Questions about the Real Time Clock
I recently had my main SCSI HD die, and had to replace it with the one I
took out originally. Fortunately, I had not modified it so I could boot
back into an older version of Linux w/o problems. Unfortunately, I
don't recall all the stuff I had on there, nor when it was put there so
updating has been a real joy :(
The current "problem" involves modprobe complaining about not finding
"char-major-10-135", which I have discovered is the RTC. Well, this is
as it should be since I had re-compiled the kernel and took that support
out. But WHY is it still trying to load something with modprobe? The
complaints happen right after the hwclock is accessed on boot-up, so I
suspect it is connected to whatever the hwclock script is doing. I have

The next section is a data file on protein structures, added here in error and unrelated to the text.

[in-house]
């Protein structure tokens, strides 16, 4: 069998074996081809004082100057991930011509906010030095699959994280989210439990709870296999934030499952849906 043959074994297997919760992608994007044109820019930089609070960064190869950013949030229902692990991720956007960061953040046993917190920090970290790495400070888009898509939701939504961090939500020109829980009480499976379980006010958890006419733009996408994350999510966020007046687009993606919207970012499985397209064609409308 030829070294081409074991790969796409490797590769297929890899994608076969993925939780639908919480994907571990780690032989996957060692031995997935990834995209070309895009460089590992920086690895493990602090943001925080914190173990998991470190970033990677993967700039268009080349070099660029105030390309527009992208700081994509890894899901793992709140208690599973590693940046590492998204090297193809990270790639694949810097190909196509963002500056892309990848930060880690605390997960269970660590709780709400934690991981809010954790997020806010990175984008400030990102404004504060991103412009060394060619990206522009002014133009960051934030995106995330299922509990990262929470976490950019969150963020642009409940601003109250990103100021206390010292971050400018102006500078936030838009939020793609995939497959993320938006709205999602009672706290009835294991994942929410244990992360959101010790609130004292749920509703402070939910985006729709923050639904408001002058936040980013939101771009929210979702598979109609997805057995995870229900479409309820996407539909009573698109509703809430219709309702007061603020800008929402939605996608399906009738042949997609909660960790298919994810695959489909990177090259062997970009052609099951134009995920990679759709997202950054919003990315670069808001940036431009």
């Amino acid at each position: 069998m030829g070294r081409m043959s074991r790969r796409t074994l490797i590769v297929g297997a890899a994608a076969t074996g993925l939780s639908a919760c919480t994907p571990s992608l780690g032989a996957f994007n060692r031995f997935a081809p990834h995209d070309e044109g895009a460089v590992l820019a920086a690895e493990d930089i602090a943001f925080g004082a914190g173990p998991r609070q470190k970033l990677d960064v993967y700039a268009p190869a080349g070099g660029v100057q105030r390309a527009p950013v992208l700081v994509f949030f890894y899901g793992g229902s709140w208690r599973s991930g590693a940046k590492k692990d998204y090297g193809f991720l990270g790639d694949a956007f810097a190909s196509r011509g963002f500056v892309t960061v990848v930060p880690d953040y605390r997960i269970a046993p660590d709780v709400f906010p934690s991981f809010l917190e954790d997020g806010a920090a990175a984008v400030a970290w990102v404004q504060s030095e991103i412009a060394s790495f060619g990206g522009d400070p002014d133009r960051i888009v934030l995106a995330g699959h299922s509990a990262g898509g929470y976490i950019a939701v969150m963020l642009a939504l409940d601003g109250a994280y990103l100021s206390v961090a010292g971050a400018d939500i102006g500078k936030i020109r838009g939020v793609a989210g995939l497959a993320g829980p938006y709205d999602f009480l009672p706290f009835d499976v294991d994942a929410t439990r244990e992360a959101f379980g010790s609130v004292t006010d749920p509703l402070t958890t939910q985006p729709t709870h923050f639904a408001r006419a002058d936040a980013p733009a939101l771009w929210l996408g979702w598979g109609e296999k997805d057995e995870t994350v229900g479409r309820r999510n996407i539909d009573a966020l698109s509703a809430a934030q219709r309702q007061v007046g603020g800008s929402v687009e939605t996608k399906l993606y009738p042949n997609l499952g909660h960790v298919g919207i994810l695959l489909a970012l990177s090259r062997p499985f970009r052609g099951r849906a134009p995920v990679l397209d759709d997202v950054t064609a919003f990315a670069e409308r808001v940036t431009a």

managed to dream up the following questions for the "gurus":
1. Are the "hardware clock" and the "real time clock" the same or are
they different devices in the BIOS?
2. If they are the same, then does removing RTC support from the kernel
keep the system from accessing the hardware clock?
3. If different, is RTC support needed in anyway to run the NTPDATE or
4. If the RTC is not needed and I have support turned off in the
kernel, can I just remove the /dev/rtc entry and make these complaints
go away without hurting anyting else on the system?
The system is an Alpha XLT-300, and recently I had been using it as a
local time-server until the HD died. I am trying to get it back into
that function. The "current" OS is Debian "Woody", and the kernel is
2.2.20-generic + 256 Megs of RAM + Matrox Millenium Video card w/ 8 megs.
Please bear with me, as I am operating at a HIGH level of ignorance here.